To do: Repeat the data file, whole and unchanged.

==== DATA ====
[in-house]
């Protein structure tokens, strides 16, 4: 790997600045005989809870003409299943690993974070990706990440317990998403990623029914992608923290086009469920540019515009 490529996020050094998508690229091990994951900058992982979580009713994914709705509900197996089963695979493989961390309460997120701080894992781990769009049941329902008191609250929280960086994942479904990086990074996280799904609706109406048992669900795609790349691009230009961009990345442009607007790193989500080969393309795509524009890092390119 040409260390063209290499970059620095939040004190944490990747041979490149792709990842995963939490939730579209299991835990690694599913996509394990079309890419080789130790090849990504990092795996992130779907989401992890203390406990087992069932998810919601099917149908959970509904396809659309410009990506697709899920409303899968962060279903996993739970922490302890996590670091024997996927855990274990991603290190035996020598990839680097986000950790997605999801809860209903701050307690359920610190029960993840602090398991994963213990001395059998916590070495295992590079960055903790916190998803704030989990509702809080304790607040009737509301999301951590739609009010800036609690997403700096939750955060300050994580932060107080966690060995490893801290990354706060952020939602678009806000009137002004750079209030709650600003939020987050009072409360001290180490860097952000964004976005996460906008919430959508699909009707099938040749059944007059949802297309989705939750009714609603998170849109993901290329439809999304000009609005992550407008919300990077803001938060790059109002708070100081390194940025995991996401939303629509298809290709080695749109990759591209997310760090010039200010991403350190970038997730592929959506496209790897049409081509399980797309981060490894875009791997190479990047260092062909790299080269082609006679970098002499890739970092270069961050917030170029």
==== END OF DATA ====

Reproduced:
[in-house]
């Protein structure tokens, strides 16, 4: 790997600045005989809870003409299943690993974070990706990440317990998403990623029914992608923290086009469920540019515009 490529996020050094998508690229091990994951900058992982979580009713994914709705509900197996089963695979493989961390309460997120701080894992781990769009049941329902008191609250929280960086994942479904990086990074996280799904609706109406048992669900795609790349691009230009961009990345442009607007790193989500080969393309795509524009890092390119 040409260390063209290499970059620095939040004190944490990747041979490149792709990842995963939490939730579209299991835990690694599913996509394990079309890419080789130790090849990504990092795996992130779907989401992890203390406990087992069932998810919601099917149908959970509904396809659309410009990506697709899920409303899968962060279903996993739970922490302890996590670091024997996927855990274990991603290190035996020598990839680097986000950790997605999801809860209903701050307690359920610190029960993840602090398991994963213990001395059998916590070495295992590079960055903790916190998803704030989990509702809080304790607040009737509301999301951590739609009010800036609690997403700096939750955060300050994580932060107080966690060995490893801290990354706060952020939602678009806000009137002004750079209030709650600003939020987050009072409360001290180490860097952000964004976005996460906008919430959508699909009707099938040749059944007059949802297309989705939750009714609603998170849109993901290329439809999304000009609005992550407008919300990077803001938060790059109002708070100081390194940025995991996401939303629509298809290709080695749109990759591209997310760090010039200010991403350190970038997730592929959506496209790897049409081509399980797309981060490894875009791997190479990047260092062909790299080269082609006679970098002499890739970092270069961050917030170029």